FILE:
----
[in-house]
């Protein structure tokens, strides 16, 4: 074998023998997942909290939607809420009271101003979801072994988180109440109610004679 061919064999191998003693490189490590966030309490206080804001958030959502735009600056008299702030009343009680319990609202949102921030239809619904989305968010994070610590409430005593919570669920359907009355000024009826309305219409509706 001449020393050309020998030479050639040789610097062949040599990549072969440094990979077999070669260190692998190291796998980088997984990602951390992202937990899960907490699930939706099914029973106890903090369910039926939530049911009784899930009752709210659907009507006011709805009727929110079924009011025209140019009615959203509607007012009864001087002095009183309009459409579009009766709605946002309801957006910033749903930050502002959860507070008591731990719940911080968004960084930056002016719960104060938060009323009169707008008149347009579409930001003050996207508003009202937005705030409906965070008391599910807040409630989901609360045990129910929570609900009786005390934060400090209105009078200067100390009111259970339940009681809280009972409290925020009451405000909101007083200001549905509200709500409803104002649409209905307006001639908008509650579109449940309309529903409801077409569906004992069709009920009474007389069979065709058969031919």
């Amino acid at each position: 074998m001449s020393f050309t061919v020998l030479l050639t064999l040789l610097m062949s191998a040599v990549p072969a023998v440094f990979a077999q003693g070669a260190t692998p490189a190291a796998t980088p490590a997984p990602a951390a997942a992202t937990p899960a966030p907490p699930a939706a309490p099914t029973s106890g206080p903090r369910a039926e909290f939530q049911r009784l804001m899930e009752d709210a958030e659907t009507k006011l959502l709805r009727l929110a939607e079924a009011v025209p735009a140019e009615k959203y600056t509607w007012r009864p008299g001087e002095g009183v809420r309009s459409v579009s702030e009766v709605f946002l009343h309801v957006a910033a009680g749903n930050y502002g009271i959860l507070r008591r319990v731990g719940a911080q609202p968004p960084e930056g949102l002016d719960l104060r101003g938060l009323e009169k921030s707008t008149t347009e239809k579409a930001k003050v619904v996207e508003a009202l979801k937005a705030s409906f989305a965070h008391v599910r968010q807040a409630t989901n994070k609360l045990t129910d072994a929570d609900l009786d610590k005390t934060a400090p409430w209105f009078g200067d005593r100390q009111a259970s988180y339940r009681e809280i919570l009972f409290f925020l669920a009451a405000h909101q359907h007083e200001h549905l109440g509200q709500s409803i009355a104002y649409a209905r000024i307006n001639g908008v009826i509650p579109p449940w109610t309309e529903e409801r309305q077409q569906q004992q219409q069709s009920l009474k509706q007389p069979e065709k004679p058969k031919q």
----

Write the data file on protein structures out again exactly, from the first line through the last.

[in-house]
């Protein structure tokens, strides 16, 4: 074998023998997942909290939607809420009271101003979801072994988180109440109610004679 061919064999191998003693490189490590966030309490206080804001958030959502735009600056008299702030009343009680319990609202949102921030239809619904989305968010994070610590409430005593919570669920359907009355000024009826309305219409509706 001449020393050309020998030479050639040789610097062949040599990549072969440094990979077999070669260190692998190291796998980088997984990602951390992202937990899960907490699930939706099914029973106890903090369910039926939530049911009784899930009752709210659907009507006011709805009727929110079924009011025209140019009615959203509607007012009864001087002095009183309009459409579009009766709605946002309801957006910033749903930050502002959860507070008591731990719940911080968004960084930056002016719960104060938060009323009169707008008149347009579409930001003050996207508003009202937005705030409906965070008391599910807040409630989901609360045990129910929570609900009786005390934060400090209105009078200067100390009111259970339940009681809280009972409290925020009451405000909101007083200001549905509200709500409803104002649409209905307006001639908008509650579109449940309309529903409801077409569906004992069709009920009474007389069979065709058969031919």
């Amino acid at each position: 074998m001449s020393f050309t061919v020998l030479l050639t064999l040789l610097m062949s191998a040599v990549p072969a023998v440094f990979a077999q003693g070669a260190t692998p490189a190291a796998t980088p490590a997984p990602a951390a997942a992202t937990p899960a966030p907490p699930a939706a309490p099914t029973s106890g206080p903090r369910a039926e909290f939530q049911r009784l804001m899930e009752d709210a958030e659907t009507k006011l959502l709805r009727l929110a939607e079924a009011v025209p735009a140019e009615k959203y600056t509607w007012r009864p008299g001087e002095g009183v809420r309009s459409v579009s702030e009766v709605f946002l009343h309801v957006a910033a009680g749903n930050y502002g009271i959860l507070r008591r319990v731990g719940a911080q609202p968004p960084e930056g949102l002016d719960l104060r101003g938060l009323e009169k921030s707008t008149t347009e239809k579409a930001k003050v619904v996207e508003a009202l979801k937005a705030s409906f989305a965070h008391v599910r968010q807040a409630t989901n994070k609360l045990t129910d072994a929570d609900l009786d610590k005390t934060a400090p409430w209105f009078g200067d005593r100390q009111a259970s988180y339940r009681e809280i919570l009972f409290f925020l669920a009451a405000h909101q359907h007083e200001h549905l109440g509200q709500s409803i009355a104002y649409a209905r000024i307006n001639g908008v009826i509650p579109p449940w109610t309309e529903e409801r309305q077409q569906q004992q219409q069709s009920l009474k509706q007389p069979e065709k004679p058969k031919q």